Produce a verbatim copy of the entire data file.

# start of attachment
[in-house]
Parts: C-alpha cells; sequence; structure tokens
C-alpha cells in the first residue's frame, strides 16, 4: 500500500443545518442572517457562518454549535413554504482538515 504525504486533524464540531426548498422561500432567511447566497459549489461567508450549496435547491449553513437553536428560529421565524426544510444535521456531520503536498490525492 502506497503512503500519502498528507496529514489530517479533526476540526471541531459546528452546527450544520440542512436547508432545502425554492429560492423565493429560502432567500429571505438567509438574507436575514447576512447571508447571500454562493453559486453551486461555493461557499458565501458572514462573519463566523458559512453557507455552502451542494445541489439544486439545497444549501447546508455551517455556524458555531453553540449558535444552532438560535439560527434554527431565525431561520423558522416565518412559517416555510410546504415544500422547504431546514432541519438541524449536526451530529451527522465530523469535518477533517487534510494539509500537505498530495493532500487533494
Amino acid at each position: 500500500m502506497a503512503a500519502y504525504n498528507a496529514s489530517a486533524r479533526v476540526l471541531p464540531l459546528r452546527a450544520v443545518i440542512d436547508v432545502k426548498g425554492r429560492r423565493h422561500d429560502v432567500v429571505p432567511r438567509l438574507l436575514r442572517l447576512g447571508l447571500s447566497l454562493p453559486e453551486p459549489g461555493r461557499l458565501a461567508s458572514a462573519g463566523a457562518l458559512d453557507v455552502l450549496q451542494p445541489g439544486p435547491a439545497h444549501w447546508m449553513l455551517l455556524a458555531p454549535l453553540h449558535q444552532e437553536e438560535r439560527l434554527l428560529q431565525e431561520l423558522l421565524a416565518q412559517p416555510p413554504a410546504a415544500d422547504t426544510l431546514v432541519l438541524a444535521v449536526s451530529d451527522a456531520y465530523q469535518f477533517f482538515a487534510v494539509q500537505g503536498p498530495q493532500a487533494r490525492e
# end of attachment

[in-house]
Parts: C-alpha cells; sequence; structure tokens
C-alpha cells in the first residue's frame, strides 16, 4: 500500500443545518442572517457562518454549535413554504482538515 504525504486533524464540531426548498422561500432567511447566497459549489461567508450549496435547491449553513437553536428560529421565524426544510444535521456531520503536498490525492 502506497503512503500519502498528507496529514489530517479533526476540526471541531459546528452546527450544520440542512436547508432545502425554492429560492423565493429560502432567500429571505438567509438574507436575514447576512447571508447571500454562493453559486453551486461555493461557499458565501458572514462573519463566523458559512453557507455552502451542494445541489439544486439545497444549501447546508455551517455556524458555531453553540449558535444552532438560535439560527434554527431565525431561520423558522416565518412559517416555510410546504415544500422547504431546514432541519438541524449536526451530529451527522465530523469535518477533517487534510494539509500537505498530495493532500487533494
Amino acid at each position: 500500500m502506497a503512503a500519502y504525504n498528507a496529514s489530517a486533524r479533526v476540526l471541531p464540531l459546528r452546527a450544520v443545518i440542512d436547508v432545502k426548498g425554492r429560492r423565493h422561500d429560502v432567500v429571505p432567511r438567509l438574507l436575514r442572517l447576512g447571508l447571500s447566497l454562493p453559486e453551486p459549489g461555493r461557499l458565501a461567508s458572514a462573519g463566523a457562518l458559512d453557507v455552502l450549496q451542494p445541489g439544486p435547491a439545497h444549501w447546508m449553513l455551517l455556524a458555531p454549535l453553540h449558535q444552532e437553536e438560535r439560527l434554527l428560529q431565525e431561520l423558522l421565524a416565518q412559517p416555510p413554504a410546504a415544500d422547504t426544510l431546514v432541519l438541524a444535521v449536526s451530529d451527522a456531520y465530523q469535518f477533517f482538515a487534510v494539509q500537505g503536498p498530495q493532500a487533494r490525492e